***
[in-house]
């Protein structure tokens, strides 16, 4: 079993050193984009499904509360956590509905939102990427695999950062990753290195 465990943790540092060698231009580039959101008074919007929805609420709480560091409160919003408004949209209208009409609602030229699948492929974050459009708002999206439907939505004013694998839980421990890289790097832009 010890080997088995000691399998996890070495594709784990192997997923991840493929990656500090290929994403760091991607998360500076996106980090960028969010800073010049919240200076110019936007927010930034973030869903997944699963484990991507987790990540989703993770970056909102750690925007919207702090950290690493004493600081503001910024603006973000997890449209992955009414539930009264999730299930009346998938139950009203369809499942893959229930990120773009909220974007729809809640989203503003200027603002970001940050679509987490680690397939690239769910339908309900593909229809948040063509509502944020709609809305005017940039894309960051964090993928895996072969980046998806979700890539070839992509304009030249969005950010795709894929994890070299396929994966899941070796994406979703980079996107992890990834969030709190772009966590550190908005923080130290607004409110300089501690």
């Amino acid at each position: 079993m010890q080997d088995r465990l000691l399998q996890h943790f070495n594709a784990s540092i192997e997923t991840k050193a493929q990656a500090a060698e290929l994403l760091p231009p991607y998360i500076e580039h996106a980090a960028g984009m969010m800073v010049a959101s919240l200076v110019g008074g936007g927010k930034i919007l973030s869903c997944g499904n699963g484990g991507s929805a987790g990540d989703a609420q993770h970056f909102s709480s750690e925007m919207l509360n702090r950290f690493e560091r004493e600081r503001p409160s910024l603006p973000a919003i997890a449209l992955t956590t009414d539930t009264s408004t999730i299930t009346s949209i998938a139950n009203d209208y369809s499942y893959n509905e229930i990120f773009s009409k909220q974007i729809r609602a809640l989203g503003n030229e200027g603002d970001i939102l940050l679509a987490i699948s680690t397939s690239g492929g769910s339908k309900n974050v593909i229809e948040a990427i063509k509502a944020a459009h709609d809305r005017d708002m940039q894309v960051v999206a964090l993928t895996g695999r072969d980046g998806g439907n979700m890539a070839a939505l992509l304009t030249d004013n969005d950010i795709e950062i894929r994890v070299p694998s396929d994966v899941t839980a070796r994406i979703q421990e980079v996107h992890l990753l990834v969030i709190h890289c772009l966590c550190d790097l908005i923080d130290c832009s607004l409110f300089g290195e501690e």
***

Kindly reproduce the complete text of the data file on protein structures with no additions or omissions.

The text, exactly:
[in-house]
């Protein structure tokens, strides 16, 4: 079993050193984009499904509360956590509905939102990427695999950062990753290195 465990943790540092060698231009580039959101008074919007929805609420709480560091409160919003408004949209209208009409609602030229699948492929974050459009708002999206439907939505004013694998839980421990890289790097832009 010890080997088995000691399998996890070495594709784990192997997923991840493929990656500090290929994403760091991607998360500076996106980090960028969010800073010049919240200076110019936007927010930034973030869903997944699963484990991507987790990540989703993770970056909102750690925007919207702090950290690493004493600081503001910024603006973000997890449209992955009414539930009264999730299930009346998938139950009203369809499942893959229930990120773009909220974007729809809640989203503003200027603002970001940050679509987490680690397939690239769910339908309900593909229809948040063509509502944020709609809305005017940039894309960051964090993928895996072969980046998806979700890539070839992509304009030249969005950010795709894929994890070299396929994966899941070796994406979703980079996107992890990834969030709190772009966590550190908005923080130290607004409110300089501690």
């Amino acid at each position: 079993m010890q080997d088995r465990l000691l399998q996890h943790f070495n594709a784990s540092i192997e997923t991840k050193a493929q990656a500090a060698e290929l994403l760091p231009p991607y998360i500076e580039h996106a980090a960028g984009m969010m800073v010049a959101s919240l200076v110019g008074g936007g927010k930034i919007l973030s869903c997944g499904n699963g484990g991507s929805a987790g990540d989703a609420q993770h970056f909102s709480s750690e925007m919207l509360n702090r950290f690493e560091r004493e600081r503001p409160s910024l603006p973000a919003i997890a449209l992955t956590t009414d539930t009264s408004t999730i299930t009346s949209i998938a139950n009203d209208y369809s499942y893959n509905e229930i990120f773009s009409k909220q974007i729809r609602a809640l989203g503003n030229e200027g603002d970001i939102l940050l679509a987490i699948s680690t397939s690239g492929g769910s339908k309900n974050v593909i229809e948040a990427i063509k509502a944020a459009h709609d809305r005017d708002m940039q894309v960051v999206a964090l993928t895996g695999r072969d980046g998806g439907n979700m890539a070839a939505l992509l304009t030249d004013n969005d950010i795709e950062i894929r994890v070299p694998s396929d994966v899941t839980a070796r994406i979703q421990e980079v996107h992890l990753l990834v969030i709190h890289c772009l966590c550190d790097l908005i923080d130290c832009s607004l409110f300089g290195e501690e």